How Many Americans Could Get Ebola? Study Provides Estimates

Ebola virus strain
Researchers isolated this Ebola virus from patient blood samples collected in Mali. (Image credit: NIAID)

The United States could have had more than a dozen Ebola cases monthly during the height of the epidemic in West Africa last year, and a half dozen cases in treatment simultaneously, according to a new study.

Researchers estimated the potential highest number and lowest number of U.S. Ebola cases, and how many people would need treatment in this country at the same time. The study used data mostly from the fall of 2014, when the rate of new Ebola cases in West Africa was at its highest. The actual number of people in the U.S. who had Ebola in 2014 — who either contracted the disease while working in Africa, or became infected here while treating a sick patient — stands at 10.

For their report, the researchers took into account the number of people who traveled to the United States from Liberia, Guinea and Sierra Leone, as well as the number of health care workers involved with the Ebola response in those countries, including those who caught the disease in West Africa and were evacuated to the United States.

The researchers estimated that under the 2014 conditions, there could be as many as 14 U.S. Ebola cases per month, and as few as 1 case per month.

If each infected person stayed about 15 days in treatment, then the average number of hospitals beds needed to treat U.S. Ebola patients at any point in time could be as high as 7 and as low as 1, the study found.

"The aim of our model was to identify how many cases might be being treated at any one time [in the United States] during the outbreak," said study researcher Gabriel Rainisch, an epidemiologist at the Centers for Disease Control and Prevention. The model was requested by policy makers as a way to plan for possible future U.S. Ebola cases, Rainisch said. "Policy makers didn’t want to be in a situation where there was not enough capacity," to treat Ebola patients in the United States, he said.

If Ebola cases arrived in clusters, then the number of hospital beds needed could be higher, around 13 beds at any one time, according to the model. [Where Did Ebola Come From?]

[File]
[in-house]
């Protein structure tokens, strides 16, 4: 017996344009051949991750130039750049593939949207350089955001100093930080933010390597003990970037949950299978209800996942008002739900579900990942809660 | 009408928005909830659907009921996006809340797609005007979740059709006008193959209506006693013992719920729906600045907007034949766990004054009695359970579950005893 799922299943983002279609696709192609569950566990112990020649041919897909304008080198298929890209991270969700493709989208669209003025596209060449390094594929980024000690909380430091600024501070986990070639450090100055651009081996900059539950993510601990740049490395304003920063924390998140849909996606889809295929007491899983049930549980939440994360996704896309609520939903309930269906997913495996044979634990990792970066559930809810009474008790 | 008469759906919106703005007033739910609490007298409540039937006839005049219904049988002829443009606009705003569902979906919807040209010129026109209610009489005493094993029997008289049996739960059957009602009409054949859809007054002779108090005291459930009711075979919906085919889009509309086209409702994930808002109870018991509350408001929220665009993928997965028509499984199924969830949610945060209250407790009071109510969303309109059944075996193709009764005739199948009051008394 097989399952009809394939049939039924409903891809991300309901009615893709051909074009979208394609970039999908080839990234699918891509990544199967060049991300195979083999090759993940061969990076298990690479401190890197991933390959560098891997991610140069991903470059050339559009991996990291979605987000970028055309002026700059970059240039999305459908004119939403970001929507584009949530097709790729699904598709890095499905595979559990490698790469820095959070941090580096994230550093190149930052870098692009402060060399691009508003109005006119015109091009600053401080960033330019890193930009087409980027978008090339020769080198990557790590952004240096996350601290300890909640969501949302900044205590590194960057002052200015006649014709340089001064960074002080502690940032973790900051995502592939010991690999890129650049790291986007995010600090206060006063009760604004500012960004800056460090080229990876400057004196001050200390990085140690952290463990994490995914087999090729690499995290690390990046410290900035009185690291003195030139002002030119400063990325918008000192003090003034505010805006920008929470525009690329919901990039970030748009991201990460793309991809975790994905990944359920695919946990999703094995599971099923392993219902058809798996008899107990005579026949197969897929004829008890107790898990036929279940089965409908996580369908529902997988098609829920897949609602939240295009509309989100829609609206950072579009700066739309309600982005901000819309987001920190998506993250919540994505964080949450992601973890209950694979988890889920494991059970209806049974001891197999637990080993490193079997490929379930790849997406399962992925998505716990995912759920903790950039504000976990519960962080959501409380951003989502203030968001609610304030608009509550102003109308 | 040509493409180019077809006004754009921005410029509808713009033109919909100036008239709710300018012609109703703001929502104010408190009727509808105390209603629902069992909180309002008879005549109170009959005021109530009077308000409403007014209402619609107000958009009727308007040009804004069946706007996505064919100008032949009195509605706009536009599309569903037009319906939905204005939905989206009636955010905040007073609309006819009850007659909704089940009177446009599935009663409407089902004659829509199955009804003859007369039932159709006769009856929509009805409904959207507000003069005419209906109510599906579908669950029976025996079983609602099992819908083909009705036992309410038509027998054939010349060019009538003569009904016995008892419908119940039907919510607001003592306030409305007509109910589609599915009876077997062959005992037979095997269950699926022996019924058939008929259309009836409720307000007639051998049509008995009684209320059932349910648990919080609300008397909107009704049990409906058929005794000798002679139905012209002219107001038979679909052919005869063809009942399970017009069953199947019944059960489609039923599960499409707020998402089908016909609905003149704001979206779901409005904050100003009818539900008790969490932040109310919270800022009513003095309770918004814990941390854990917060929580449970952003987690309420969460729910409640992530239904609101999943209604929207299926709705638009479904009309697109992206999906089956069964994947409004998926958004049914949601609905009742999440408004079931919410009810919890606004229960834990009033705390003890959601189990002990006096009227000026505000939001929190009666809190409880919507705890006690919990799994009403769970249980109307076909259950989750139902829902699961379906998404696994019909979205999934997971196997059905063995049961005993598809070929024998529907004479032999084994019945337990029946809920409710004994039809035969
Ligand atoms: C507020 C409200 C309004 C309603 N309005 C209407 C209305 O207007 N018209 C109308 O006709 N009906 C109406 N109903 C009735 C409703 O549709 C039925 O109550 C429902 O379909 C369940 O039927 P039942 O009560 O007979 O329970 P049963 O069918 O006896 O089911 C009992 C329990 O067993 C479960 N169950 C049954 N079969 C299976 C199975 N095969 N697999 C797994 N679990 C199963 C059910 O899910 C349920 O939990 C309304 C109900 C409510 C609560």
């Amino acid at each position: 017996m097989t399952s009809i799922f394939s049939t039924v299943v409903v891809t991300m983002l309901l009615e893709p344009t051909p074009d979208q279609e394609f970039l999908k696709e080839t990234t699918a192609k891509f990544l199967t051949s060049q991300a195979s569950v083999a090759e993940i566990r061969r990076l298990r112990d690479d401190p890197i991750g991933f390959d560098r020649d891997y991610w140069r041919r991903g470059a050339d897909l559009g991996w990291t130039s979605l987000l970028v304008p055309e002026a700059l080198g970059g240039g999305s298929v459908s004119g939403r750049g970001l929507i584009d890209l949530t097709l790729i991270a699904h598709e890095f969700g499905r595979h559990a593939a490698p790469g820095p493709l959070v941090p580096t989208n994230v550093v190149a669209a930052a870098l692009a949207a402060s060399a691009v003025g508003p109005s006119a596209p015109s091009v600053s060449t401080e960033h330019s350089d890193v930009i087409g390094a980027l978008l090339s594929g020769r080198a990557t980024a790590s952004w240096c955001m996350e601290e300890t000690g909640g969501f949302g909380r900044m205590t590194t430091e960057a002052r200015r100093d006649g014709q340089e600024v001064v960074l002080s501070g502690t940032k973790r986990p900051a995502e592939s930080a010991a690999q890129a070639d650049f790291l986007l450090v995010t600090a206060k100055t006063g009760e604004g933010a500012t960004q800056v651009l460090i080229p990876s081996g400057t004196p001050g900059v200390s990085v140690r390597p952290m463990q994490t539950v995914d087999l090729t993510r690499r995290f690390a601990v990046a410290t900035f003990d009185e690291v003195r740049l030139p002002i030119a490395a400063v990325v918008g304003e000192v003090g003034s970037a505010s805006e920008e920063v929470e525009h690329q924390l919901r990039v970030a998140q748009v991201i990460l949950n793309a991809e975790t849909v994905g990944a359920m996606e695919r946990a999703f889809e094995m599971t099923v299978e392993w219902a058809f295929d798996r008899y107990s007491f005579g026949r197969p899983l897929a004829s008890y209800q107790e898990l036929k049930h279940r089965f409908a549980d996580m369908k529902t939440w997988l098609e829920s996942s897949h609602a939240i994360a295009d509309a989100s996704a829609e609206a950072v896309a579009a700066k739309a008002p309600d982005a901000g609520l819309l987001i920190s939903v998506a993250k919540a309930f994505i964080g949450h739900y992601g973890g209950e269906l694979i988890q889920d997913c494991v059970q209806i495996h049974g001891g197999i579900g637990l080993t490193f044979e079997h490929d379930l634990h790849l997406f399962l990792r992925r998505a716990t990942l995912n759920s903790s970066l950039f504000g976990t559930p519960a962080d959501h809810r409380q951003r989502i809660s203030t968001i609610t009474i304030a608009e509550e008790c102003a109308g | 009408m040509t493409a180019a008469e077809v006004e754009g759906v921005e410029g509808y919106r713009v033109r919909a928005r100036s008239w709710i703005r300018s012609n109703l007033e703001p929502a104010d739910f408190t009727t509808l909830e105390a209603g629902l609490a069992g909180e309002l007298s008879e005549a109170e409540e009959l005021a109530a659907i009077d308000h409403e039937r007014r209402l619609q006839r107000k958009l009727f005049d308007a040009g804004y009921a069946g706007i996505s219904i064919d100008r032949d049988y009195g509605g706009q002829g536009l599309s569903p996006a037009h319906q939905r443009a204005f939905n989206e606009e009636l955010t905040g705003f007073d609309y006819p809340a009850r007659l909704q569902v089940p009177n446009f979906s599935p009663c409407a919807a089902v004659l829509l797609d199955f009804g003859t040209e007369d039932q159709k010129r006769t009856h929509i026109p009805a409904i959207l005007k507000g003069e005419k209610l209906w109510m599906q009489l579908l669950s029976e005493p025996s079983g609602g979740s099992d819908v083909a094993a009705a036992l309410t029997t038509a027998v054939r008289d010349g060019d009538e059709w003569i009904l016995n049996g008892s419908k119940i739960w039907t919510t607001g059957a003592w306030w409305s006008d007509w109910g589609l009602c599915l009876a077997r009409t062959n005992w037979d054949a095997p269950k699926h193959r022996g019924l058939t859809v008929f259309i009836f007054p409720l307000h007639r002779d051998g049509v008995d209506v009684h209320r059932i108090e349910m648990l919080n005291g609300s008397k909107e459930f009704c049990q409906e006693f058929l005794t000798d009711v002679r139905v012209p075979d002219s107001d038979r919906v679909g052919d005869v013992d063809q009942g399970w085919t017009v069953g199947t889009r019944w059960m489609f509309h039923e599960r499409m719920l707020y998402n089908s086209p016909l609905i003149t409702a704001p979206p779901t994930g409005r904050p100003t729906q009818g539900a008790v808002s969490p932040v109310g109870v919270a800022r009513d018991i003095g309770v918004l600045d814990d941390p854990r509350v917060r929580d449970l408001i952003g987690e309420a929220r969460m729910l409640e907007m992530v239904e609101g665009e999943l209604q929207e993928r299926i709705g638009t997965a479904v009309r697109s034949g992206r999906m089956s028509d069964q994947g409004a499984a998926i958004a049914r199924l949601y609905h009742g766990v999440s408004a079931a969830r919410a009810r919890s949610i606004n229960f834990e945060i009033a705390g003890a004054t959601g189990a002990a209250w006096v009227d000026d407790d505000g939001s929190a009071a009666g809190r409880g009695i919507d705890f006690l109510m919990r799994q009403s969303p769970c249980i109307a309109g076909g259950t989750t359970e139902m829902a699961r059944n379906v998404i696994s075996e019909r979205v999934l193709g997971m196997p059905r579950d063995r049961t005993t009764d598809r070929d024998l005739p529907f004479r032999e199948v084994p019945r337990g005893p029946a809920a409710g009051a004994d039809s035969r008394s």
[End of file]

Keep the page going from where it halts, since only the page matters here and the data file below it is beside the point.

In real life, the first U.S. Ebola patient in 2014 was Dr. Kent Brantly, who was evacuated from Liberia in August. The highest number of Ebola patients being treated simultaneously in the United States last year was four.

The researchers assumed that travelers or health care workers with Ebola who didn't know they were infected before they traveled back traveled to the U.S. could infected as few as zero, and as many as two other people here, before or during their hospitalization. In October last year, the United States had its first case of Ebola in a traveler from Liberia, who infected two other health care workers during treatment at a hospital in Dallas. Other U.S. Ebola cases — including a health care worker in New York who did not know he was infected until arriving back in the United States — have not infected any other people.

Since the Dallas cases, "there's been a tremendous effort to train healthcare workers" in treating Ebola patients, and to provide additional support to U.S. hospitals so that they are prepared, Rainisch said. So although it's possible that each U.S. Ebola case could infect an additional two people (which affects the estimate for the highest number of cases), "my feeling is that's unlikely" to occur in the future, Rainisch said. As of January of this year, there were 71 beds in hospitals across the United States that could be used to treat Ebola patients.

This is "sufficient to care for our highest estimated number of Ebola patients," the researchers, from the Centers for Disease Control and Prevention, write in an upcoming issue of the journal Emerging Infectious Diseases.

The researchers' model can be used in future international outbreaks to plan for U.S. cases that need treatment , they said. It could also be updated to provide new estimates if the conditions of the current Ebola outbreak change dramatically, Rainisch said.

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Rachael Rettner

Rachael is a Live Science contributor, and was a former channel editor and senior writer for Live Science between 2010 and 2022. She has a master's degree in journalism from New York University's Science, Health and Environmental Reporting Program. She also holds a B.S. in molecular biology and an M.S. in biology from the University of California, San Diego. Her work has appeared in Scienceline, The Washington Post and Scientific American.